DBS treatment may slow the progression of Parkinson's tremor in early-stage patients

June 29, 2018

Deep brain stimulation (DBS) may slow the progression of tremor for early-stage Parkinson's disease patients, according to a Vanderbilt University Medical Center study released in the June 29 online issue of Neurology®, the medical journal of the American Academy of Neurology.

The study is the first evidence of a treatment that slows the progression of one of the cardinal features of Parkinson's, but a larger-scale clinical trial across multiple investigational centers is needed to confirm the finding.

"The finding concerning tremor progression is truly exceptional," said senior author David Charles, MD, professor and vice-chairman of Neurology. "It suggests that DBS applied in early-stage Parkinson's disease may slow the progression of tremor, which is remarkable because there are no treatments for Parkinson's that have been proven to slow the progression of any element of the disease."

Patients in the Vanderbilt study were randomized to receive DBS plus drug therapy or drug therapy alone; the drug therapy alone group was seven times more likely to develop new rest tremor after two years in comparison to the DBS plus drug therapy group.

The trial, which began in 2006, was controversial because it recruited patients with early-stage Parkinson's disease for DBS brain surgery. At that time, DBS was approved for only advanced-stage Parkinson's disease when symptoms were no longer adequately controlled by medication.

"Since this was the first early DBS trial, it was unknown whether there were individual motor symptoms very early in Parkinson's disease that may be more potently improved by DBS," said lead author Mallory Hacker, PhD, research assistant professor of Neurology.

The post hoc analysis showed that 86 percent of the drug therapy patients developed rest tremor in previously unaffected limbs over the course of the two-year period, while that occurred in only 46 percent of patients who had received DBS therapy in addition to drug therapy. Four of the DBS patients had rest tremor improvement and rest tremor completely disappeared from all affected limbs for one DBS patient.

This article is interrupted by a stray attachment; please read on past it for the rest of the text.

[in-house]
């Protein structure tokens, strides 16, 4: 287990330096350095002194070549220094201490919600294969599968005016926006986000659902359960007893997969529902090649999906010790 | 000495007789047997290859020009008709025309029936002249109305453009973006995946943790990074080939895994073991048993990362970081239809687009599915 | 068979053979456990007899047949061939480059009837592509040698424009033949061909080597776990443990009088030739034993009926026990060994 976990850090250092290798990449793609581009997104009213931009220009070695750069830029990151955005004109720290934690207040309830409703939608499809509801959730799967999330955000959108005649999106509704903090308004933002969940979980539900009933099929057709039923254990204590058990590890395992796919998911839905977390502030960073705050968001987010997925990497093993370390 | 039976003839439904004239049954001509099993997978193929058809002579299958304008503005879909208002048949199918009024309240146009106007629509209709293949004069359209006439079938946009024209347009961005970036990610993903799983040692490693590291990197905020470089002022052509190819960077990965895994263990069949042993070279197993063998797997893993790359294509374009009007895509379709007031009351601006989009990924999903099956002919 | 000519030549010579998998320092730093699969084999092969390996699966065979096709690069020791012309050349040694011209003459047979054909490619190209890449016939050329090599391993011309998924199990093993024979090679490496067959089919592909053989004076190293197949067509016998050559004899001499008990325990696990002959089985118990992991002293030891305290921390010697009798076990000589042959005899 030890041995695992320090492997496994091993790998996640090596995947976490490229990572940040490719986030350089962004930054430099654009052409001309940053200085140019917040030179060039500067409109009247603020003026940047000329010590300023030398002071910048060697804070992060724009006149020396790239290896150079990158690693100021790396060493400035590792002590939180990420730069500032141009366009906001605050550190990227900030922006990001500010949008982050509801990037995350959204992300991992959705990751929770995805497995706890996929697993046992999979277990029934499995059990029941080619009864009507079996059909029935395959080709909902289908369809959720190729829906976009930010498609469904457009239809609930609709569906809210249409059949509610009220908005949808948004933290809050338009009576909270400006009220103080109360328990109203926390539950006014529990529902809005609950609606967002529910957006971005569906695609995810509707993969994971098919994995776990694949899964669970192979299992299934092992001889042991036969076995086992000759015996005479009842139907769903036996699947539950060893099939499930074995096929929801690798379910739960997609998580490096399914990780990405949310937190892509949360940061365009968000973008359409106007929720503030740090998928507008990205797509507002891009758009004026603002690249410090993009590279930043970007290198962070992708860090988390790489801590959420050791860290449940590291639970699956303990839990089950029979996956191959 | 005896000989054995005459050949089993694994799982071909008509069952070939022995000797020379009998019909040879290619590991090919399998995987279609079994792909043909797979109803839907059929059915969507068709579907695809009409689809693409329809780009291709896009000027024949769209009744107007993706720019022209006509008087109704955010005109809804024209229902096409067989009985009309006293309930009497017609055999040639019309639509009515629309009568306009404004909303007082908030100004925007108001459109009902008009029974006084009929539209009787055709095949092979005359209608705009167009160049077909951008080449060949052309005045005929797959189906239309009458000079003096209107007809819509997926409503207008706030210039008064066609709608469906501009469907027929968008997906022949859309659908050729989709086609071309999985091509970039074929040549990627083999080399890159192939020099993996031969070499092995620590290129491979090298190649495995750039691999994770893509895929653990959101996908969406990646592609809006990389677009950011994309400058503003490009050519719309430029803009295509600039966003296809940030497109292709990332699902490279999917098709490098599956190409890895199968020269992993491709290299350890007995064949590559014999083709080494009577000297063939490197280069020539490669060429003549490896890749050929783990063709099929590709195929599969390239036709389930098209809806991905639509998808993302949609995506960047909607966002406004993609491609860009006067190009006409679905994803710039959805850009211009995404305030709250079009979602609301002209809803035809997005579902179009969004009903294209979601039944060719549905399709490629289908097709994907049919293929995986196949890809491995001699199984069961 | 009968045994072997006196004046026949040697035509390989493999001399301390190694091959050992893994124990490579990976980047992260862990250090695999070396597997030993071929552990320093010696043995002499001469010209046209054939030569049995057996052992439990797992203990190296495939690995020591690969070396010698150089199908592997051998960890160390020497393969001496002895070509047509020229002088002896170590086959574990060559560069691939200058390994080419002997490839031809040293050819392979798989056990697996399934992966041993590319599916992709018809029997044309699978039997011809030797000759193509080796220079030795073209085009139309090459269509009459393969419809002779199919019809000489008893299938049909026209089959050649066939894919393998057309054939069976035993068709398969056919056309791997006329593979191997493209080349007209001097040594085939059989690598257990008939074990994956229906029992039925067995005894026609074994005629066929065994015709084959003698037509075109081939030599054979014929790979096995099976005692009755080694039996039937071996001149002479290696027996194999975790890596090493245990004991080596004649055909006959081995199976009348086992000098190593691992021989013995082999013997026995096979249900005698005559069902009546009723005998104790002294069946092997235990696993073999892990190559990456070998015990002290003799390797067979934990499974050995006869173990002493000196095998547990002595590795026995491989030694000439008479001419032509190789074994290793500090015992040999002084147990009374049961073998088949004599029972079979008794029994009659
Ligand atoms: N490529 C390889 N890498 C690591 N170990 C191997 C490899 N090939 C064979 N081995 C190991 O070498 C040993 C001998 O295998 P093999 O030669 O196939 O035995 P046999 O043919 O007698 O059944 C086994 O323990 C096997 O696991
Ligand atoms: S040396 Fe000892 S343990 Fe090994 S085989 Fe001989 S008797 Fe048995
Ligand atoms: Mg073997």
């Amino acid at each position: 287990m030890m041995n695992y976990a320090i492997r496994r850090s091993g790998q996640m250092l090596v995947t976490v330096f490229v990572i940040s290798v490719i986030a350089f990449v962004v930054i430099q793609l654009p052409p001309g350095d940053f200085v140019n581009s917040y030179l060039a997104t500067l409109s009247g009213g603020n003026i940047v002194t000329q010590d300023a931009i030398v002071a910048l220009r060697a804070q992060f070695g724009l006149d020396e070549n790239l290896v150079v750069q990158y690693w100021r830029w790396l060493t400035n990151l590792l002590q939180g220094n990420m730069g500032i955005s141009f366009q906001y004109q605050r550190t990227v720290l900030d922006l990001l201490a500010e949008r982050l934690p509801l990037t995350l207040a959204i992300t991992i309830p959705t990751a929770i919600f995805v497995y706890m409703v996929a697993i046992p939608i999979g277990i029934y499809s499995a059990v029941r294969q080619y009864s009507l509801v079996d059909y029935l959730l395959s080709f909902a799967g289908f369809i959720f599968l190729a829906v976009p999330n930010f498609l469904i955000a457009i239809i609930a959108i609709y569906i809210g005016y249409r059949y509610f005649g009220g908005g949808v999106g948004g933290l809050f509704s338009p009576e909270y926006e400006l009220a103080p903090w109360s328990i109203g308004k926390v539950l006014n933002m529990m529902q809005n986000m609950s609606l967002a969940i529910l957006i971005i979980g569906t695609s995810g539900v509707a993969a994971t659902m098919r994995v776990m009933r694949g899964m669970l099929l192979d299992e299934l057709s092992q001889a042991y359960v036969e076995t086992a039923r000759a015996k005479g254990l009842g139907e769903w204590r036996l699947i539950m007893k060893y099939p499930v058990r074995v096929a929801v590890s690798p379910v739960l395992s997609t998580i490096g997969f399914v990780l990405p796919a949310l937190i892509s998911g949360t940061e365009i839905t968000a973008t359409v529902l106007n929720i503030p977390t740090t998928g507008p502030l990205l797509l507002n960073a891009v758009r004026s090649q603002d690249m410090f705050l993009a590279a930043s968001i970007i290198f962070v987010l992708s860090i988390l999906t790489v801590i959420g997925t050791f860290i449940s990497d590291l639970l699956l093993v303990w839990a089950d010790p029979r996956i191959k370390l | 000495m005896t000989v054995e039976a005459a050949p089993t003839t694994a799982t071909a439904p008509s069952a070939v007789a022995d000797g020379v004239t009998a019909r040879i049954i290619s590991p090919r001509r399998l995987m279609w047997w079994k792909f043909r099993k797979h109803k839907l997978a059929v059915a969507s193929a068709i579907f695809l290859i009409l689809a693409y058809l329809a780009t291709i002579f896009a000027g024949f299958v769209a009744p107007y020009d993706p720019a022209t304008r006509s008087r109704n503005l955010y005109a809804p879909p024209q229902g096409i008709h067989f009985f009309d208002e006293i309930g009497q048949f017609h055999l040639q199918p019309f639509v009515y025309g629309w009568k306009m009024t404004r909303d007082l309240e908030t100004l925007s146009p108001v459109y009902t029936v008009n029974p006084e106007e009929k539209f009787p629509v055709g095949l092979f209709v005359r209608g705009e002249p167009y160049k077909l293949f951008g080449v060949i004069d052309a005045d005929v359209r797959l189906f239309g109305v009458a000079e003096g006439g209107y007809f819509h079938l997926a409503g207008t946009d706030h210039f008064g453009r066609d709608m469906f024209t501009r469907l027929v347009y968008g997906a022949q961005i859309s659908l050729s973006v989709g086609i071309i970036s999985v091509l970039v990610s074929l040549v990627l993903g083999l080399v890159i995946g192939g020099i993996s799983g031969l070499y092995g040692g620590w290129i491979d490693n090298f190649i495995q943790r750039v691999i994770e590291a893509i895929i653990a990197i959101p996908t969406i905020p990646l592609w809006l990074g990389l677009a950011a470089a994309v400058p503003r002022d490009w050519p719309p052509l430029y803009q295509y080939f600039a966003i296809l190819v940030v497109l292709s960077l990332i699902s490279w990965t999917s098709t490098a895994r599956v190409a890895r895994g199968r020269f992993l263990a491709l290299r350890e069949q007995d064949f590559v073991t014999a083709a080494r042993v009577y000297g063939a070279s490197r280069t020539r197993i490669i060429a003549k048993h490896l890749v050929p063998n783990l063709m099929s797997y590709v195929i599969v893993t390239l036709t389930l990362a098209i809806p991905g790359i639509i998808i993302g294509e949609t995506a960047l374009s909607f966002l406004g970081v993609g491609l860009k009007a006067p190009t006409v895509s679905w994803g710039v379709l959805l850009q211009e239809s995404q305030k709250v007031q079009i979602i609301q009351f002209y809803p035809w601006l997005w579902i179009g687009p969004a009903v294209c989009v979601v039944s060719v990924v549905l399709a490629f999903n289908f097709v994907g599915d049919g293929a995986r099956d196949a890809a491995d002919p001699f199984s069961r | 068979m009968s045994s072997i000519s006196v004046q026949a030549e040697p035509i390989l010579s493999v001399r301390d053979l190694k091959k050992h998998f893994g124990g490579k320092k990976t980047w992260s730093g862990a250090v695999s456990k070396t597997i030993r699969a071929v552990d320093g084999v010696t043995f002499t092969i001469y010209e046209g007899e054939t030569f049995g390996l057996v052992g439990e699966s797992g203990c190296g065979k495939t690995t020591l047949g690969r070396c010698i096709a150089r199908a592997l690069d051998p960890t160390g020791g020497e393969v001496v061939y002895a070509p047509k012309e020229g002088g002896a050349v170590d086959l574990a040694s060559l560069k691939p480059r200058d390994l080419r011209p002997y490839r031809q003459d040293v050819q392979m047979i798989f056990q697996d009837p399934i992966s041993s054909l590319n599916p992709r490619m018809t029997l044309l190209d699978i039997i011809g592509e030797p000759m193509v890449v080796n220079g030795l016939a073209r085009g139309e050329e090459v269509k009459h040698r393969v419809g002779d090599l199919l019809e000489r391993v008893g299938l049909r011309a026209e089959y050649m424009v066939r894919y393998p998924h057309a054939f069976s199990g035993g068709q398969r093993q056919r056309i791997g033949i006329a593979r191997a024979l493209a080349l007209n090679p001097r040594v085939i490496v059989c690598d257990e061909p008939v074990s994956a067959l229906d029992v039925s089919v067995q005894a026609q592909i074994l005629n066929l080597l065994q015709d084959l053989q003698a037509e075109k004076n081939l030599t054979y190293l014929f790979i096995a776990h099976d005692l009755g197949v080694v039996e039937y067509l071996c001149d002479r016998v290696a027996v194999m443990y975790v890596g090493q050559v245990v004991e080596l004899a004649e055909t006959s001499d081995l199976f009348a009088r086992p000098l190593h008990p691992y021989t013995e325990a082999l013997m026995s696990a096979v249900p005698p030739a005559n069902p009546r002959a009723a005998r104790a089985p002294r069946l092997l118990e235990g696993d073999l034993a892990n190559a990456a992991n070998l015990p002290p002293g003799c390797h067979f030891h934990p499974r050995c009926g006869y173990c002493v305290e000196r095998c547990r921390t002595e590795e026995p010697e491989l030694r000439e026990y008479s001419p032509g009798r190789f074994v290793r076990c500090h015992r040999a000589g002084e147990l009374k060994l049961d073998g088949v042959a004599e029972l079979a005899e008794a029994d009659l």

The FDA has approved Vanderbilt to lead a large-scale, Phase III multicenter study that will enroll 280 people with very early-stage Parkinson's disease, beginning in 2019, and 17 other U.S. medical centers have joined the DBS in Early Stage Parkinson's Disease Study Group to participate.

"The field of DBS therapy for Parkinson's disease is moving toward earlier stages of treatment, therefore, we must conduct the pivotal trial to ensure patient safety and provide the Parkinson's community with the best possible medical evidence to guide treatment," Charles said.
-end-


Vanderbilt University Medical Center

Related Deep Brain Stimulation Articles from Brightsurf:

Keck Medicine of USC enrolling individuals in phase 3 clinical trial to treat mild Alzheimer's disease using deep brain stimulation
Keck Medicine of USC is enrolling individuals in an international phase 3 clinical trial to examine the safety and effectiveness of deep brain stimulation to treat Alzheimer's.

Does deep brain stimulation for Parkinson's increase risk of dementia?
There's good news for people with Parkinson's disease. A new study shows that deep brain stimulation may not increase the risk of developing dementia.

Light-based deep brain stimulation relieves symptoms of Parkinson's disease
Biomedical engineers at Duke University have used light-based deep brain stimulation to treat motor dysfunction in an animal model of Parkinson's disease.

Why doesn't deep-brain stimulation work for everyone?
Researchers at Washington University School of Medicine in St. Louis have mapped nine functional networks in the deep-brain structures of 10 healthy people, an accomplishment that could lead to improvements in deep-brain stimulation therapy for severe cases of Parkinson's disease and other neurological conditions.

Beware of swimming if you use deep brain stimulation for Parkinson's
Researchers have identified nine cases of people who lost their ability to swim after having a deep brain stimulation device implanted to control symptoms of Parkinson's disease.

Deep brain stimulation safer for patients with new MRI compatible electrode
Carbon electrodes will last longer than metal when embedded in the brain of patients with Parkinson's and tremors, and won't be affected by MRI.

How can ultrasonic brain stimulation cure brain diseases?
IBS scientists found a calcium channel expressed in astrocytes in the brain to be a highly sensitive target for LILFU-induced neuronal activity in the motor cortex, such as tail movement.

Deep brain stimulation for refractory severe tinnitus
Researchers investigated the safety and efficacy of deep brain stimulation in the treatment of refractory severe tinnitus in a small group of patients.

Deep magnet stimulation shown to improve symptoms of obsessive compulsive disorder
Researchers have found that focusing powerful non-invasive magnet stimulation on a specific brain area can improve the symptoms of Obsessive Compulsive Disorder (OCD).

Brain stimulation for PTSD patients
University of Houston assistant professor of electrical engineering Rose T.

Read More: Deep Brain Stimulation News and Deep Brain Stimulation Current Events
Brightsurf.com is a participant in the Amazon Services LLC Associates Program, an affiliate advertising program designed to provide a means for sites to earn advertising fees by advertising and linking to Amazon.com.